Middle relievers are an underappreciated bunch.
Oh sure, as a whole, this group earned a collective $39.6 million worth of guaranteed contracts this past winter, not to mention earned four spots on 2011 All-Star rosters. But let's face it: Jonathan Papelbon fetched $50 million of guaranteed money this past winter, and Papelbon's closer brethren earned nine All-Star berths.
When it comes to relief pitching, the save is the "sexy" statistic. The hold is not.
Well, not necessarily so in fantasy baseball. Though not a statistic used in mainstream Rotisserie leagues, holds have their place in many custom scoring formats. The pitchers who collect them, meanwhile, also have some appeal in traditional Rotisserie: The best ones usually can bolster your ERA and WHIP, and sometimes, just sometimes, they can "graduate" into more prominent closer roles.
Today, let's shine the light upon those underappreciated middle men, those key contributors who bridge the gap from starter to finisher. Ranked below are my projected top 30 in holds, along with a 1-10 rating in three categories:
Skills: Self-explanatory, but since this is fantasy analysis, this specifically addresses the pitcher's ability in terms of ERA, WHIP and strikeouts.
Role: Specifically, where does the reliever fit in the team's pecking order? Is he the primary eighth-inning option, maximizing his potential for holds? Pitchers with higher rankings here are the most likely to finish with more holds.
Closer prospects: Again self-explanatory, this estimates the pitcher's chances at moving into the closer role this season. Consider a good rating here a positive, being that most owners in holds leagues also get points for saves.
1. Jonny Venters, Atlanta Braves (Skills 10, Role 10, Closer prospects 1): As obvious a pick as they come. He's in his third season, has a 1.81 ERA, 1.15 WHIP, 10.3 strikeouts-per-nine innings ratio and 63 holds so far in his career.
2. David Robertson, New York Yankees (Skills 10, Role 10, Closer prospects 2): It was so kind of Mariano Rivera to help teach Robertson a cutter; did Robertson really need another pitch to increase his level of dominance? Robertson is probably Rivera's eventual successor -- though that'd only happen the season following Rivera's retirement -- but he's also quite a handy ERA/WHIP/K's source.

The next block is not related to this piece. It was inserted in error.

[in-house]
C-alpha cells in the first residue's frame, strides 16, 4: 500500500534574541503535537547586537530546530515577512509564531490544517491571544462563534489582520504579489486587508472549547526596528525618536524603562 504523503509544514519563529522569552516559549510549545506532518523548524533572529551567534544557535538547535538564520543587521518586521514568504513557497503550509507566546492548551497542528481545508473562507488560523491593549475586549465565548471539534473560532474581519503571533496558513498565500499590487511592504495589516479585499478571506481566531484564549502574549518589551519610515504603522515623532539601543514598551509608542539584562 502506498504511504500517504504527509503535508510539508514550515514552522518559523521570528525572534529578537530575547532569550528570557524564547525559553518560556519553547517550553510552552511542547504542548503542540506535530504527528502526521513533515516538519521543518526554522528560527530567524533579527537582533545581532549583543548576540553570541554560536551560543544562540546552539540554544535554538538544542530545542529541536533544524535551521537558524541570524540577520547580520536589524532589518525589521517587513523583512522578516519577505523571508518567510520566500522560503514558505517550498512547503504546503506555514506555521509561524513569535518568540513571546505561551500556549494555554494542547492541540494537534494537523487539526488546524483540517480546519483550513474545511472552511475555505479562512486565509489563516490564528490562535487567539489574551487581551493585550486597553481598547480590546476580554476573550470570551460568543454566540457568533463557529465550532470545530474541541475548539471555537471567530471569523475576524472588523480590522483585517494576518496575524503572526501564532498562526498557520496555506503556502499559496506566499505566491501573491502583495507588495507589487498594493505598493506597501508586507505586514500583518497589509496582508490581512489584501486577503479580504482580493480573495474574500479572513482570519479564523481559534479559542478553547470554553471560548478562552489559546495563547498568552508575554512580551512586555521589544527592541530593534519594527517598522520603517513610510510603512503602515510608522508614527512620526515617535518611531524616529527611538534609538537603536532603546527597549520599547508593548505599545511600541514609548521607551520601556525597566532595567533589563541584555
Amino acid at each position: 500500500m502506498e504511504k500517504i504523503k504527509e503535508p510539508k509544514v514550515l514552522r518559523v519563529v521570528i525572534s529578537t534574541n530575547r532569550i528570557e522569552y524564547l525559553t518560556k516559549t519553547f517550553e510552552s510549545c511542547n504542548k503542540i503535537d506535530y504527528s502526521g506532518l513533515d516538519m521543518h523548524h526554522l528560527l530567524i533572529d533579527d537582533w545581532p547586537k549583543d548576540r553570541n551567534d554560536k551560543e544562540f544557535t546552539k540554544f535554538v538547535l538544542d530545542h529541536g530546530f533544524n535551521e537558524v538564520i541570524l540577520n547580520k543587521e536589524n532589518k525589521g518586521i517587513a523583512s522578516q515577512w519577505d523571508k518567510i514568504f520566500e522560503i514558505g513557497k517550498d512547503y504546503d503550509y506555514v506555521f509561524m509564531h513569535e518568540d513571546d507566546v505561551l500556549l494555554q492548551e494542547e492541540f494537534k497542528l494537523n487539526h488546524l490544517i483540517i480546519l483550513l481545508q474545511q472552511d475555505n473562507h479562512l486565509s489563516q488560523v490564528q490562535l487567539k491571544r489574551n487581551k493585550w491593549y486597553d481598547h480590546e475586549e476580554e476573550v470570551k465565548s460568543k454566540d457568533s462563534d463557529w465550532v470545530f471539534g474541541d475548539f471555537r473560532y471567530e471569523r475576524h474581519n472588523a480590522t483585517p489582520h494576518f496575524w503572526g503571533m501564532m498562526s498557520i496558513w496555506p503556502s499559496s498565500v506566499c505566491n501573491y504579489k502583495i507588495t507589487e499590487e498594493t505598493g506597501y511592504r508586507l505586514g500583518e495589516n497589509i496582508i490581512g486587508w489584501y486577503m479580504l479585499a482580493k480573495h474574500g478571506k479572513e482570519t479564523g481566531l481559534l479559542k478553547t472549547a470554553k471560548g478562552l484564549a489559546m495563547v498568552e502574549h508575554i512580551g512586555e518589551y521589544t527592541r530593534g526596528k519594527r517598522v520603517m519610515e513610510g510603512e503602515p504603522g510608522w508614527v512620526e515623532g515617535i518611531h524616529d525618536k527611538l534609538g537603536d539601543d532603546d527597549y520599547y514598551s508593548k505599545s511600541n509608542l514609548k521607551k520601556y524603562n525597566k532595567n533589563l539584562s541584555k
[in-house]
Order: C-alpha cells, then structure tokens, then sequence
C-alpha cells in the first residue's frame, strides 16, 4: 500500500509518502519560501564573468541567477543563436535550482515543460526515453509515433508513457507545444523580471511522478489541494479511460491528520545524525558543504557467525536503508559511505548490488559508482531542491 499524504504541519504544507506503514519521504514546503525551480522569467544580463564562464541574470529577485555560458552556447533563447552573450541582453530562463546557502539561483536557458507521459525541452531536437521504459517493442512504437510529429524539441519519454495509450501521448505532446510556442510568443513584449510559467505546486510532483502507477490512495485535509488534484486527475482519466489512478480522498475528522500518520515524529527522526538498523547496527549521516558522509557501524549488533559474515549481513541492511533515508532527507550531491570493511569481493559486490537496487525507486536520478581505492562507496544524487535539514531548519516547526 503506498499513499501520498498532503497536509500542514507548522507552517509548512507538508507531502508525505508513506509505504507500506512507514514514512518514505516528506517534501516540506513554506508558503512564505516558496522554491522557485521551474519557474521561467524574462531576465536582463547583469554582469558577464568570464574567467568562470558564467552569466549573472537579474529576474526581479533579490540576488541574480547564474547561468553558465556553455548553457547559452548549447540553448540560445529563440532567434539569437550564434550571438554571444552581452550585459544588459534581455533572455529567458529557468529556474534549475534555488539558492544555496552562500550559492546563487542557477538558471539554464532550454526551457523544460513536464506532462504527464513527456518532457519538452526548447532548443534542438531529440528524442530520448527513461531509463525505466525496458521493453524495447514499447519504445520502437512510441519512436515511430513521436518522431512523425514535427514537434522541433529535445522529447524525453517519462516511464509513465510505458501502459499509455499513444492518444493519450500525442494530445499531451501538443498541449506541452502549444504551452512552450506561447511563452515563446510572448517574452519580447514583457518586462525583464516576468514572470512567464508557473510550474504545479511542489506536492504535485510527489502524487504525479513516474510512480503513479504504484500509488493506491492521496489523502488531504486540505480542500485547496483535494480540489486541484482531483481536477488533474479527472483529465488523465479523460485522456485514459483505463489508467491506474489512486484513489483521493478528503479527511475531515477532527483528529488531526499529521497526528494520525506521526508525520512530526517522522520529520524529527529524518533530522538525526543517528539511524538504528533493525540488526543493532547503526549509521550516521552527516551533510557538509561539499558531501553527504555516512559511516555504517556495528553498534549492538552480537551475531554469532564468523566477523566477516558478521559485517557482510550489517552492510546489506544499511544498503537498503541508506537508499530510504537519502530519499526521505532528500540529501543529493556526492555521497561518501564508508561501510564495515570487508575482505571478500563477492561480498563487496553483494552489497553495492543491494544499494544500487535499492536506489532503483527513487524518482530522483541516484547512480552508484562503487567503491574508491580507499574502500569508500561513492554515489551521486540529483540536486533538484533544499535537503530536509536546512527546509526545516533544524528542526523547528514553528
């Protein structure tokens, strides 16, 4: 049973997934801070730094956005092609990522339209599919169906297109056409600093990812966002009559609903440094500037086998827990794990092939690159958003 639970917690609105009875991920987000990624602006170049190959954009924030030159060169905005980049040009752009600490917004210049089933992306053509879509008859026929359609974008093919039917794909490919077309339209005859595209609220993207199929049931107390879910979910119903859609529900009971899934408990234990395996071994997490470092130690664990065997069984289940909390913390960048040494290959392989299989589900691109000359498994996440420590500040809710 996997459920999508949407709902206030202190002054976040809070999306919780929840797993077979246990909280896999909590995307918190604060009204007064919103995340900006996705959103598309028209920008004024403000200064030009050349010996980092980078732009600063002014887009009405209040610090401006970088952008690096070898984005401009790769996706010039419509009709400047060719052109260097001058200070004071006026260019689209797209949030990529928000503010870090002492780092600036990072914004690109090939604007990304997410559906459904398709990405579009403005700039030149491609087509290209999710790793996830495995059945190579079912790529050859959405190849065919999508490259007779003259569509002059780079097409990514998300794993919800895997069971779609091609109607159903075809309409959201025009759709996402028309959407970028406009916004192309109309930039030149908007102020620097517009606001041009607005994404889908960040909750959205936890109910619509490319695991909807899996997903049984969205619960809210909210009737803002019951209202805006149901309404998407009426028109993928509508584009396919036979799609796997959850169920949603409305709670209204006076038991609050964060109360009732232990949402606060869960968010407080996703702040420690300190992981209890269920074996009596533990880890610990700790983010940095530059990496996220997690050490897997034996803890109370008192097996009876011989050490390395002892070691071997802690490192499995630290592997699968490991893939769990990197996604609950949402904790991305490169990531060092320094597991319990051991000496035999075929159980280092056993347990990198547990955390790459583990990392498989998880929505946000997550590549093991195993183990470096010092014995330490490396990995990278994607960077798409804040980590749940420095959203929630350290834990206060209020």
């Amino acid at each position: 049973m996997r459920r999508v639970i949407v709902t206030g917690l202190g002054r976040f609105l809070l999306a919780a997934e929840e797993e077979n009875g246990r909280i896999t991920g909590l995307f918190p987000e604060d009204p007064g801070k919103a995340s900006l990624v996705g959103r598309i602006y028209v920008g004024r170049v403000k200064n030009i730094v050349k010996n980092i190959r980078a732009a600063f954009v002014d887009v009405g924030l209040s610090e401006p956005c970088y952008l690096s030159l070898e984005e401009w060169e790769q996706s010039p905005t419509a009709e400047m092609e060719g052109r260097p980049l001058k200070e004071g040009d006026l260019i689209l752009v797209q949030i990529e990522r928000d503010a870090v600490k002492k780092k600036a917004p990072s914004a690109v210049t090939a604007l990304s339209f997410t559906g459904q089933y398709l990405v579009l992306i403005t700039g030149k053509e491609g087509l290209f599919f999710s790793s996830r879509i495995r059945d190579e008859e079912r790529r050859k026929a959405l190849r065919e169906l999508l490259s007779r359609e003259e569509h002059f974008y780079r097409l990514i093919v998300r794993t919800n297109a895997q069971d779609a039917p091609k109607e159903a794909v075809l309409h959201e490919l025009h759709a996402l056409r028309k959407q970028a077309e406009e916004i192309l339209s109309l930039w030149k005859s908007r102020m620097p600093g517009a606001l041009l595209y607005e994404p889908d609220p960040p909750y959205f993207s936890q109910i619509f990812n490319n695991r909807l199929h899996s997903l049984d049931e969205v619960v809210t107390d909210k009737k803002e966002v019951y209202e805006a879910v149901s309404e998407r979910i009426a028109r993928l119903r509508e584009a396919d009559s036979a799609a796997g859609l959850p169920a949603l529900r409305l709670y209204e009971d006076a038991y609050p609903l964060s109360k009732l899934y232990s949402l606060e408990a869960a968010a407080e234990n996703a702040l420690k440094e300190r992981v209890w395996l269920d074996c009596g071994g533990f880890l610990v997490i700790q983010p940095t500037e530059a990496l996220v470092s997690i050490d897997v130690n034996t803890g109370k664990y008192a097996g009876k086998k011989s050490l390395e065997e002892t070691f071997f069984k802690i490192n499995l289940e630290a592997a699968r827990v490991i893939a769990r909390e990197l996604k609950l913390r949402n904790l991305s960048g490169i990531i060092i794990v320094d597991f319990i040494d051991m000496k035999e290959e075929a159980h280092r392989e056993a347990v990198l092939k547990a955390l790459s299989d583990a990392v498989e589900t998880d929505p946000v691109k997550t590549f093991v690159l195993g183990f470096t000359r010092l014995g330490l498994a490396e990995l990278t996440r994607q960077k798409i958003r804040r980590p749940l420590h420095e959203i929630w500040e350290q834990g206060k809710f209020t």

3. Mike Adams, Texas Rangers (Skills 10, Role 9, Closer prospects 4): He has a 1.41 ERA since the beginning of the 2009 season, and his lifetime ERA at Rangers Ballpark is 1.29 in 21 games. Let those numbers sink in for a moment.
4. Kenley Jansen, Los Angeles Dodgers (Skills 9, Role 9, Closer prospects 6): He has averaged 15. 1 strikeouts per nine innings in his first 88 big league appearances. Oh, and Javy Guerra's performance to date hasn't been spotless. Jensen's holds could soon become saves; would you complain if they did?
TOP 75 RELIEF PITCHERS
Note: Tristan H. Cockcroft's top 75 relief pitchers are ranked for their expected performance from this point forward, not for statistics that have already been accrued.
5. Joaquin Benoit, Detroit Tigers (Skills 9, Role 10, Closer prospects 1): There were more than a few chuckles when the Tigers signed Benoit to a three-year, $16.5 million contract following the 2010 season. So far, the Tigers are on track to have the last laugh: He has a 3.03 ERA, 1.19 WHIP and 35 holds since.
6. Tyler Clippard, Washington Nationals (Skills 8, Role 10, Closer prospects 1): Only Adams has had more holds (75) than Clippard (66) since the beginning of 2010. When the Nationals were seeking a fill-in for injured closer Drew Storen, they selected a combination of Henry Rodriguez and Brad Lidge, showing that they much prefer Clippard locked into the eighth-inning role. If you're in a league that awards for holds, you couldn't be happier, because he's as consistent as they come.